Notice: On March 31, it was **announced** that Statalist is moving from an email list to a **forum**. The old list will shut down at the end of May, and its replacement, **statalist.org** is already up and running.

[Date Prev][Date Next][Thread Prev][Thread Next][Date Index][Thread Index]

From |
Klaus Pforr <kpforr@googlemail.com> |

To |
statalist@hsphsun2.harvard.edu |

Subject |
Re: st: SAS vs STATA : why is xtlogit SO slow ? |

Date |
Fri, 03 Feb 2012 18:14:21 +0100 |

<>

Am 03.02.2012 17:34, schrieb Clyde B Schechter:

I don't really know much about how xtlogit (or any of the other xt estimators) work "under the hood" [that's "under the bonnet" to Nick Cox] but I have used these estimators a fair amount and have some pragmatic tips for dealing with non-convergence of random effects models that have served me well.

1. Check all of your categorical predictors. If any of them have any level that is only instantiated in a small number of cases in the estimation sample, the coefficient for that level can be very difficult to estimate. Try combining some levels in that variable (or, if it is a dichotomous variable drop it from the model.) 2. Similarly check your continuous variables to be sure the have some reasonable amount of variability in the estimation sample. 3. Check the scales of your continuous variables to see that they are all in the same "ballpark." If two variables differ by several orders of magnitude, Stata will often thrash around trying to fit coefficients and ultimately fail. 4. Try providing Stata with starting values of your own using the from() option. Other responders have already suggested this. I have a couple of specific suggestions for selecting starting values: a. Try the non-xt version of the same model, in this case logit. See if those values will get Stata over the hump. b. Try the population averaged version of the same model. The population averaged estimator is calcualted using a different approach that seems to be more robust to quirks in the data, and those estimates often work well as starting values for the random effects model. [Which surprises me, because the population averaged parameters are actually different conceptually and often distant numerically from the corresponding parameters of a random effects model. But my experience is that they almost always work as a starting point nonetheless.]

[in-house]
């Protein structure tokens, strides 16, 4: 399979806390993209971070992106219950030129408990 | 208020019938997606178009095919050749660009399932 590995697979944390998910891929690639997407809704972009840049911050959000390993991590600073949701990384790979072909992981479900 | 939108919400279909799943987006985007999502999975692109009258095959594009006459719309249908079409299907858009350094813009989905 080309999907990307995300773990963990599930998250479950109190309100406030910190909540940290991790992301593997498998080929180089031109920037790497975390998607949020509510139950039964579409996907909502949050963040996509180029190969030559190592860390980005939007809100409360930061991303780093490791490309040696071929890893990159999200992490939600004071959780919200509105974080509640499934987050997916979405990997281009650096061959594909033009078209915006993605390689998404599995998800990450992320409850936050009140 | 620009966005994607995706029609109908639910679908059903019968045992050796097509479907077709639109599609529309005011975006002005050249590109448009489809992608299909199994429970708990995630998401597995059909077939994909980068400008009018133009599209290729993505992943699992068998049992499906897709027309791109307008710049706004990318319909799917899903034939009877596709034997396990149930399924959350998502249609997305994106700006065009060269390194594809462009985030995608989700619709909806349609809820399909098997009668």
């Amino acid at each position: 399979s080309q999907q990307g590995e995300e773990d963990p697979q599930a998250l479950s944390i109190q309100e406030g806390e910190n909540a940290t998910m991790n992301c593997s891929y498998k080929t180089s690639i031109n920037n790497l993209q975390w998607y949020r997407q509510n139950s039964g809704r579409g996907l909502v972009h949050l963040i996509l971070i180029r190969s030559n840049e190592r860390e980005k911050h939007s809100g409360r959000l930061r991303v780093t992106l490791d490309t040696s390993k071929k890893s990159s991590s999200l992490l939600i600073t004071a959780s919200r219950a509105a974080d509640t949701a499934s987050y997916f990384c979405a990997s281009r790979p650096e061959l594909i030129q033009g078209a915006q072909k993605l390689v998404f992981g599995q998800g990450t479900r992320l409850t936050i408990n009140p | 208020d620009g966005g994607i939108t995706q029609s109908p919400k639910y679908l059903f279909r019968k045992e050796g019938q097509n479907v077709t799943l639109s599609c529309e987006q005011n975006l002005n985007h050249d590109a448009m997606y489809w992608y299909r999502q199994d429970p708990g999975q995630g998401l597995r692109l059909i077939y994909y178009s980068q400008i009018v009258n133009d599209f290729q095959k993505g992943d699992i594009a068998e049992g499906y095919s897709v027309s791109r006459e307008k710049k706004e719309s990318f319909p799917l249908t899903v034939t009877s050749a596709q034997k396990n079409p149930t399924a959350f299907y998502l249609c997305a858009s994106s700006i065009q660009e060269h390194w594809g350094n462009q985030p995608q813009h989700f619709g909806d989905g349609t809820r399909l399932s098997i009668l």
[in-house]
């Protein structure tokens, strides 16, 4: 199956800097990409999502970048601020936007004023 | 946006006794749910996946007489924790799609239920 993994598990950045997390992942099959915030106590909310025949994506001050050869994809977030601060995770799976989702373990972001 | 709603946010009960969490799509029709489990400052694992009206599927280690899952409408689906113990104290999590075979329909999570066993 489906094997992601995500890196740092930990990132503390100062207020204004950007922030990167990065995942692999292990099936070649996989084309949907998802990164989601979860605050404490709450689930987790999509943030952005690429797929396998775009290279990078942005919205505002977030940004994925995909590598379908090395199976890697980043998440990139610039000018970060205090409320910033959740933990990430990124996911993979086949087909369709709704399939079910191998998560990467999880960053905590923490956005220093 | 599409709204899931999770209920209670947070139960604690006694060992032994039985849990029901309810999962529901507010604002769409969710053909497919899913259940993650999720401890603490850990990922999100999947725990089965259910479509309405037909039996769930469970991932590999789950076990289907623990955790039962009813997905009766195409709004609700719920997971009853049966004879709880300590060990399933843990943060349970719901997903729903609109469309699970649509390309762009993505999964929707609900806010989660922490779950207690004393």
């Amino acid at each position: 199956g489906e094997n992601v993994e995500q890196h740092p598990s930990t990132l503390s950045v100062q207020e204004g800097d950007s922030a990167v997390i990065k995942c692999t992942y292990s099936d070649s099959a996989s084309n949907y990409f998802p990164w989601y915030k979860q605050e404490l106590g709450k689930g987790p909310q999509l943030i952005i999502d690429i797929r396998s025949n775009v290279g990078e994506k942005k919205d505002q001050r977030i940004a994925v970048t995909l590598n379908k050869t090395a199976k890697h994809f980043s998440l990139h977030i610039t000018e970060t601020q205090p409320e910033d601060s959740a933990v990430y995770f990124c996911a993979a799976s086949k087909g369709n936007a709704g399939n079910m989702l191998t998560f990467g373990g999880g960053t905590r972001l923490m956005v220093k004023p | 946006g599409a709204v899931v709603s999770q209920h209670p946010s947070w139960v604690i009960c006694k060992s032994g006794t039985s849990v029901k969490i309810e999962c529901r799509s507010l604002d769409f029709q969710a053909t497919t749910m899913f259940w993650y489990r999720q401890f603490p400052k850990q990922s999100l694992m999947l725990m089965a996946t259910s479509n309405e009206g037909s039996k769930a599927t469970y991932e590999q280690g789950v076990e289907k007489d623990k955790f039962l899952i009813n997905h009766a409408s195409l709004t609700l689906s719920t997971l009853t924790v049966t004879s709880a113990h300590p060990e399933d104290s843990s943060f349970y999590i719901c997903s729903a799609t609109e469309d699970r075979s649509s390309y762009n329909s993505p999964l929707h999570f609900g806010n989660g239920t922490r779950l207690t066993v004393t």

Hope this helps. Clyde Schechter Department of Family& Social Medicine Albert Einstein College of Medicine Bronx, New York, USA * * For searches and help try: * http://www.stata.com/help.cgi?search * http://www.stata.com/support/statalist/faq * http://www.ats.ucla.edu/stat/stata/

best Klaus -- __________________________________ Klaus Pforr MZES AB - A Universität Mannheim D - 68131 Mannheim Tel: +49-621-181 2797 fax: +49-621-181 2803 URL: http://www.mzes.uni-mannheim.de Besucheranschrift: A5, Raum A309 __________________________________ * * For searches and help try: * http://www.stata.com/help.cgi?search * http://www.stata.com/support/statalist/faq * http://www.ats.ucla.edu/stat/stata/

**Follow-Ups**:**Re: st: SAS vs STATA : why is xtlogit SO slow ?***From:*k7br@gmx.fr

**References**:**Re: st: SAS vs STATA : why is xtlogit SO slow ?***From:*Clyde B Schechter <clyde.schechter@einstein.yu.edu>

- Prev by Date:
**Re: st: re: nearstat version** - Next by Date:
**RE: st: repeated measures ANOVA to MANOVA - revisit [on behalf of Rob Ploutz-Snyder]** - Previous by thread:
**Re: st: SAS vs STATA : why is xtlogit SO slow ?** - Next by thread:
**Re: st: SAS vs STATA : why is xtlogit SO slow ?** - Index(es):